How Can I Become an AA Counselor?

Explore the career requirements for AA counselors. Get the facts about education requirements, salary, and job outlook to determine if this is the right career for you. Schools offering Addiction Counseling degrees can also be found in these popular choices.

What Is an AA Counselor?

AA counselors provide recovery assistance to individuals struggling with addiction. AA stands for Alcoholics Anonymous, a fellowship program dedicated to help people cope with and recover from alcohol dependency. Counselors provide support and guidance for addicts, and a number of them may be former addicts themselves. They educate clients and devise treatment and goal plans for them. One-on-one and group sessions are both led by these counselors.

The following chart gives you an overview of what you need to know about entering this field.

Degree Required Bachelor's degree is common (varies by employer)
Key Responsibilities Develop treatment goals and plans with clients
Coordinate recovery plans with clients and their families
Provide referrals to career services and other support programs
Training Required Moderate-term on-the-job training
Projected Job Outlook (2014-2024)* 22% for all substance abuse and behavioral disorder counselors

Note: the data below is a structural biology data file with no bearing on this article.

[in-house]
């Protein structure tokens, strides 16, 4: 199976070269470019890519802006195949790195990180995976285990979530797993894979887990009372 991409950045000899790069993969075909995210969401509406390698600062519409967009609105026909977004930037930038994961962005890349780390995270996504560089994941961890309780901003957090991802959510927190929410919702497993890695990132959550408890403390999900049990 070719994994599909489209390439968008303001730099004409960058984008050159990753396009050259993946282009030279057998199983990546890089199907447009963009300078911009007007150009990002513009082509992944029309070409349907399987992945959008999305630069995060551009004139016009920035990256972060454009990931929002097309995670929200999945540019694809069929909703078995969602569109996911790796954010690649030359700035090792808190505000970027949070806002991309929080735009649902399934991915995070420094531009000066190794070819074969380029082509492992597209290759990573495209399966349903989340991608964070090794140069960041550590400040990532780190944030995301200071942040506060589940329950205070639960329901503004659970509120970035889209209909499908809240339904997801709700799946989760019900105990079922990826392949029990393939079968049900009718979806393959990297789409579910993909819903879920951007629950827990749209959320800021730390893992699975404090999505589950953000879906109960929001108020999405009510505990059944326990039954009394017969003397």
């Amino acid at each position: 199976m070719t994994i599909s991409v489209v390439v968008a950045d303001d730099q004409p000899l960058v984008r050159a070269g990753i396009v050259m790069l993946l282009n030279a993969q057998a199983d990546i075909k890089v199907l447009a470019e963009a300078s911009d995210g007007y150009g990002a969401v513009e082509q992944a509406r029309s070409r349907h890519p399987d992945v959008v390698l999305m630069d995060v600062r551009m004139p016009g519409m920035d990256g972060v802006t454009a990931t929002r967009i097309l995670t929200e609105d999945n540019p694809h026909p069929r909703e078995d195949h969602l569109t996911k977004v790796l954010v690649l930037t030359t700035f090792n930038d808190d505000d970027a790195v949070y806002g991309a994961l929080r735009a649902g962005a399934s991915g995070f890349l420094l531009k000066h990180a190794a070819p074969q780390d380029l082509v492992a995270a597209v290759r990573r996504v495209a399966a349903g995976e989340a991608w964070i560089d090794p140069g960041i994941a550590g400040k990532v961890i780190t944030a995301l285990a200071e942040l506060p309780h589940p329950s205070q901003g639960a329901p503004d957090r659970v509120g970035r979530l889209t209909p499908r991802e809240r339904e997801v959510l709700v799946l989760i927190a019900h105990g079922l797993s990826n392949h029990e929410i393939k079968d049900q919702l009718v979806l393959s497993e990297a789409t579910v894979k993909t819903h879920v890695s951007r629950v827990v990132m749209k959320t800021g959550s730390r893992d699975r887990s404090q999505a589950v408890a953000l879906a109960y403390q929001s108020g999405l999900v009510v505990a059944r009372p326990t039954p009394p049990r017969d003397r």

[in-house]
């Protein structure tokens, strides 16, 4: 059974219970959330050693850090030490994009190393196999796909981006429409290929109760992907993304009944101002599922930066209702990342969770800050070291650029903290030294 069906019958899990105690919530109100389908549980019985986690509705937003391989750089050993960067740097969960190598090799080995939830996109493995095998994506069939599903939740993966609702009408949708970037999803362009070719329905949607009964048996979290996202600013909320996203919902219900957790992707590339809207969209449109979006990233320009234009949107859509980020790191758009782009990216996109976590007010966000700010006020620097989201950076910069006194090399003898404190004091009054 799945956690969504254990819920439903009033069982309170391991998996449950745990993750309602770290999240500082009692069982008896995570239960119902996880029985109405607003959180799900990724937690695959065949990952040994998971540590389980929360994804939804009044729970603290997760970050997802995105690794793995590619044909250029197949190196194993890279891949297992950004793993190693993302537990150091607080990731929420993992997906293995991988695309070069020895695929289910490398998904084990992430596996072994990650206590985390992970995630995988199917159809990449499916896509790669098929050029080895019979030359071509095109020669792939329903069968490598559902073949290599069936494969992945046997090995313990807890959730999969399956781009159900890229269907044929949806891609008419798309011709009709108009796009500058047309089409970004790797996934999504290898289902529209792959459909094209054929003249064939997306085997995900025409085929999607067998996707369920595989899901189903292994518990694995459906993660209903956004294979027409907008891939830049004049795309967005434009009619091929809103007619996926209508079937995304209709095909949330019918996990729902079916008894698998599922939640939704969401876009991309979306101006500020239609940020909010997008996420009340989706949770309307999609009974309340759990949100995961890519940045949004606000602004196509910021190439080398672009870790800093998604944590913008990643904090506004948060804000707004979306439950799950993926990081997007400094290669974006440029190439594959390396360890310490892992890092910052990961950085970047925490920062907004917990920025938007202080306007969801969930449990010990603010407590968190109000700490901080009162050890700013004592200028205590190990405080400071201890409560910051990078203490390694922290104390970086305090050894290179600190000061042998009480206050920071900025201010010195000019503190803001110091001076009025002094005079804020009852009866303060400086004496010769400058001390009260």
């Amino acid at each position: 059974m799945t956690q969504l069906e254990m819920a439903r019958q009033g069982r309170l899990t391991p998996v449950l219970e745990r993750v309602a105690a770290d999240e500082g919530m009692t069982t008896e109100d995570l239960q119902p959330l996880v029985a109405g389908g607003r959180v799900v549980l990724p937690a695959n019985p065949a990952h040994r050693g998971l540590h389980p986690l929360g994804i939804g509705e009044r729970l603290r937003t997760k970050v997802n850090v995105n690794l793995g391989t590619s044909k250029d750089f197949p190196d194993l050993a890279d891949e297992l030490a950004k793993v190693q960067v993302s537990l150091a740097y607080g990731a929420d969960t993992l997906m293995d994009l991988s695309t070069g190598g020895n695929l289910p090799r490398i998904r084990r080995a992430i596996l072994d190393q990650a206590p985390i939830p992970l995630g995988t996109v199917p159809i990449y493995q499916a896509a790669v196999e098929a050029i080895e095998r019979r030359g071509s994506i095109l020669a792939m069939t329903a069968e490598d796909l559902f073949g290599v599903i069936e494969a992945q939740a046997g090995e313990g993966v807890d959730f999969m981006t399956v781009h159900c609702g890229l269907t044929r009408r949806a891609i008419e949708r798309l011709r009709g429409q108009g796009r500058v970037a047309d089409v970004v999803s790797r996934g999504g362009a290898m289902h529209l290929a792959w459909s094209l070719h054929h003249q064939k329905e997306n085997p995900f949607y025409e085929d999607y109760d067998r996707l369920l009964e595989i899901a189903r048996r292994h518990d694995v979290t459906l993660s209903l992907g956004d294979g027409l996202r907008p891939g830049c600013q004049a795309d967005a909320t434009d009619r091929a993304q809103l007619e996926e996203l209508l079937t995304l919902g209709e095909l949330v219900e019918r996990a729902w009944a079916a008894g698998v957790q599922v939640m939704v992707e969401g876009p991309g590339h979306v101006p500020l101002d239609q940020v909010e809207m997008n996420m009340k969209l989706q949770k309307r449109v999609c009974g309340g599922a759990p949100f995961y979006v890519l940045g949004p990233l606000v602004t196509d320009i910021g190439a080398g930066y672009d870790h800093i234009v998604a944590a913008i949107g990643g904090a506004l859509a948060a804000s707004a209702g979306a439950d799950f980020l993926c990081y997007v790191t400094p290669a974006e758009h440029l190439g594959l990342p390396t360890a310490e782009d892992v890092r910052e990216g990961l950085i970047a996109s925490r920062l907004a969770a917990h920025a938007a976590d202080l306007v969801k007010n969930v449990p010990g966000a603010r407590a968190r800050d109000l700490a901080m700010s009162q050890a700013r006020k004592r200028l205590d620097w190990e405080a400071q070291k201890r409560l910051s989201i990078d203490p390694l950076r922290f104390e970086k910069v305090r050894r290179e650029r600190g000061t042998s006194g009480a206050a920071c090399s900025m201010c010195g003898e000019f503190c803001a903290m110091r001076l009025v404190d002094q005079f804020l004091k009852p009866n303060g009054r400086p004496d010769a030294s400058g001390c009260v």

Average Annual Salary (2015)* $42,920 for all substance abuse and behavioral disorder counselors

Source: *U.S. Bureau of Labor Statistics (BLS)

Can I Work as an AA Counselor?

Alcoholics Anonymous (AA) is a free service to members and, technically, you can't work as an AA counselor. AA created guidelines for their program, called traditions, for those living with alcoholism. These traditions prohibit members from providing professional help to other members.

Leaders run meetings as moderators, and all members are encouraged to speak freely, as well as offer advice, suggestions and support. Leaders are elected and aren't hired or paid by AA. Sometimes these leaders are mistaken for professional counselors or therapists simply because they lead. People of all professions, backgrounds and associations are encouraged to join AA, and while it's possible that some of the leaders work in the healthcare field, no official title of AA counselor exists.